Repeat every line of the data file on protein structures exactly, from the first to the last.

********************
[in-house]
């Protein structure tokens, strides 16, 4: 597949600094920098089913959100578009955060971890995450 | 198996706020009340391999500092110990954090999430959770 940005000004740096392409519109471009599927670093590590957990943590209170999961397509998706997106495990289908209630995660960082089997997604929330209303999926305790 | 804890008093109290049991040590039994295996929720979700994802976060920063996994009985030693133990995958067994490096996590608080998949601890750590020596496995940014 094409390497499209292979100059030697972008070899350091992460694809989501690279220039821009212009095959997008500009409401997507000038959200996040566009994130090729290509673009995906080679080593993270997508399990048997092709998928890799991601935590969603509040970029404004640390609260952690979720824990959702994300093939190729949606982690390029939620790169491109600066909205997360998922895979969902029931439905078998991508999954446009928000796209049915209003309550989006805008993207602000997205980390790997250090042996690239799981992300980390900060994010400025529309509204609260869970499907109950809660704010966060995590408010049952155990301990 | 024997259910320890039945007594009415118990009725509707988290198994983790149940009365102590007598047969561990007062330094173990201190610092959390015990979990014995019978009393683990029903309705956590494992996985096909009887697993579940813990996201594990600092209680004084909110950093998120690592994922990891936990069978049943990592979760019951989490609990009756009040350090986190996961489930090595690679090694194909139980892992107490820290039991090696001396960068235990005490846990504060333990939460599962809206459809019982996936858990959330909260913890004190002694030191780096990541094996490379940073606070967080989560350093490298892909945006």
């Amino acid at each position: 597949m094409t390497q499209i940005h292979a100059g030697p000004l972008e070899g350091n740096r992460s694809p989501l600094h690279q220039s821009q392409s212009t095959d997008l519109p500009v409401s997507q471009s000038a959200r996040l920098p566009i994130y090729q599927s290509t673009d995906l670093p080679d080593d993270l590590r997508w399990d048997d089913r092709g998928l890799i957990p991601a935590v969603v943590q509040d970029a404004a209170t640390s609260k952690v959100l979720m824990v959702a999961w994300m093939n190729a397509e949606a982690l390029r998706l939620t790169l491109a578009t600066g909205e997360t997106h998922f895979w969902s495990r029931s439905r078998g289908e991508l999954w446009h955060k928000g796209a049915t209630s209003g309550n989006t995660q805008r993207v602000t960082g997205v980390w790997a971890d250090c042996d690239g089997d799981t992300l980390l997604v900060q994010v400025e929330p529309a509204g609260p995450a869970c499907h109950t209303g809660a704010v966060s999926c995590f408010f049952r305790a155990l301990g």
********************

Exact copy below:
[in-house]
């Protein structure tokens, strides 16, 4: 597949600094920098089913959100578009955060971890995450 | 198996706020009340391999500092110990954090999430959770 940005000004740096392409519109471009599927670093590590957990943590209170999961397509998706997106495990289908209630995660960082089997997604929330209303999926305790 | 804890008093109290049991040590039994295996929720979700994802976060920063996994009985030693133990995958067994490096996590608080998949601890750590020596496995940014 094409390497499209292979100059030697972008070899350091992460694809989501690279220039821009212009095959997008500009409401997507000038959200996040566009994130090729290509673009995906080679080593993270997508399990048997092709998928890799991601935590969603509040970029404004640390609260952690979720824990959702994300093939190729949606982690390029939620790169491109600066909205997360998922895979969902029931439905078998991508999954446009928000796209049915209003309550989006805008993207602000997205980390790997250090042996690239799981992300980390900060994010400025529309509204609260869970499907109950809660704010966060995590408010049952155990301990 | 024997259910320890039945007594009415118990009725509707988290198994983790149940009365102590007598047969561990007062330094173990201190610092959390015990979990014995019978009393683990029903309705956590494992996985096909009887697993579940813990996201594990600092209680004084909110950093998120690592994922990891936990069978049943990592979760019951989490609990009756009040350090986190996961489930090595690679090694194909139980892992107490820290039991090696001396960068235990005490846990504060333990939460599962809206459809019982996936858990959330909260913890004190002694030191780096990541094996490379940073606070967080989560350093490298892909945006």
């Amino acid at each position: 597949m094409t390497q499209i940005h292979a100059g030697p000004l972008e070899g350091n740096r992460s694809p989501l600094h690279q220039s821009q392409s212009t095959d997008l519109p500009v409401s997507q471009s000038a959200r996040l920098p566009i994130y090729q599927s290509t673009d995906l670093p080679d080593d993270l590590r997508w399990d048997d089913r092709g998928l890799i957990p991601a935590v969603v943590q509040d970029a404004a209170t640390s609260k952690v959100l979720m824990v959702a999961w994300m093939n190729a397509e949606a982690l390029r998706l939620t790169l491109a578009t600066g909205e997360t997106h998922f895979w969902s495990r029931s439905r078998g289908e991508l999954w446009h955060k928000g796209a049915t209630s209003g309550n989006t995660q805008r993207v602000t960082g997205v980390w790997a971890d250090c042996d690239g089997d799981t992300l980390l997604v900060q994010v400025e929330p529309a509204g609260p995450a869970c499907h109950t209303g809660a704010v966060s999926c995590f408010f049952r305790a155990l301990g």